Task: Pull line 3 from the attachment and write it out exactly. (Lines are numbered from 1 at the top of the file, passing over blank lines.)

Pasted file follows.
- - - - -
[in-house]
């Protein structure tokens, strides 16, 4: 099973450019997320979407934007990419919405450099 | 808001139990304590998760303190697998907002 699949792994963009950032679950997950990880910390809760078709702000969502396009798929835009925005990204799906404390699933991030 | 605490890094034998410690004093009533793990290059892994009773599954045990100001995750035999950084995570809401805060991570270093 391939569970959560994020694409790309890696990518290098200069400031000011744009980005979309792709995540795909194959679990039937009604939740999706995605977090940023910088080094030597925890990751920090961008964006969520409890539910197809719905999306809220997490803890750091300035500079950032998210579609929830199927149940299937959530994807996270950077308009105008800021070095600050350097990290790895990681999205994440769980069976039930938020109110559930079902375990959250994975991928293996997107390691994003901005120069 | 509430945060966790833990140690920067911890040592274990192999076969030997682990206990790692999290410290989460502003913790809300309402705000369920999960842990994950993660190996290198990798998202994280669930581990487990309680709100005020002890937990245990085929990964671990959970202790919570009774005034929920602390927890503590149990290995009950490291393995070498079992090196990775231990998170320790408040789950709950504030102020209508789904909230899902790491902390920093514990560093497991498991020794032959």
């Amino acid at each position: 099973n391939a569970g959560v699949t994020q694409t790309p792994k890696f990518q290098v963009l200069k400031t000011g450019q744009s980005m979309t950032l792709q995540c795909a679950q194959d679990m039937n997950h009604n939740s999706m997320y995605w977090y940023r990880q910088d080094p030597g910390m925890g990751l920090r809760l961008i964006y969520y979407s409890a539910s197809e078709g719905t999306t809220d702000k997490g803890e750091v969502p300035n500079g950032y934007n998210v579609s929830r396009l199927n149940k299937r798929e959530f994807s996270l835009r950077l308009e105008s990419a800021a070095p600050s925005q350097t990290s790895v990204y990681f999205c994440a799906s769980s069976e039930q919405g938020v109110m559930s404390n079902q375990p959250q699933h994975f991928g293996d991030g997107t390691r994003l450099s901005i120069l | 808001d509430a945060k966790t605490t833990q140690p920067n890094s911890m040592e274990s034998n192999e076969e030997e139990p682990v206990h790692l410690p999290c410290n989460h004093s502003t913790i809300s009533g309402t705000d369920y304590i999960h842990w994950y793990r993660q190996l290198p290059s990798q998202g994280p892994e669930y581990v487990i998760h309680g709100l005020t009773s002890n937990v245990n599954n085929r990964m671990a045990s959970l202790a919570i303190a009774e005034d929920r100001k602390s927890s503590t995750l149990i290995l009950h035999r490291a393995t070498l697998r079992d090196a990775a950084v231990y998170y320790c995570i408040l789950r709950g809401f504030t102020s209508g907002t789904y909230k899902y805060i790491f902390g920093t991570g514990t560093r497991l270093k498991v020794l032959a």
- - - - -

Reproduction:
């Amino acid at each position: 099973n391939a569970g959560v699949t994020q694409t790309p792994k890696f990518q290098v963009l200069k400031t000011g450019q744009s980005m979309t950032l792709q995540c795909a679950q194959d679990m039937n997950h009604n939740s999706m997320y995605w977090y940023r990880q910088d080094p030597g910390m925890g990751l920090r809760l961008i964006y969520y979407s409890a539910s197809e078709g719905t999306t809220d702000k997490g803890e750091v969502p300035n500079g950032y934007n998210v579609s929830r396009l199927n149940k299937r798929e959530f994807s996270l835009r950077l308009e105008s990419a800021a070095p600050s925005q350097t990290s790895v990204y990681f999205c994440a799906s769980s069976e039930q919405g938020v109110m559930s404390n079902q375990p959250q699933h994975f991928g293996d991030g997107t390691r994003l450099s901005i120069l | 808001d509430a945060k966790t605490t833990q140690p920067n890094s911890m040592e274990s034998n192999e076969e030997e139990p682990v206990h790692l410690p999290c410290n989460h004093s502003t913790i809300s009533g309402t705000d369920y304590i999960h842990w994950y793990r993660q190996l290198p290059s990798q998202g994280p892994e669930y581990v487990i998760h309680g709100l005020t009773s002890n937990v245990n599954n085929r990964m671990a045990s959970l202790a919570i303190a009774e005034d929920r100001k602390s927890s503590t995750l149990i290995l009950h035999r490291a393995t070498l697998r079992d090196a990775a950084v231990y998170y320790c995570i408040l789950r709950g809401f504030t102020s209508g907002t789904y909230k899902y805060i790491f902390g920093t991570g514990t560093r497991l270093k498991v020794l032959a």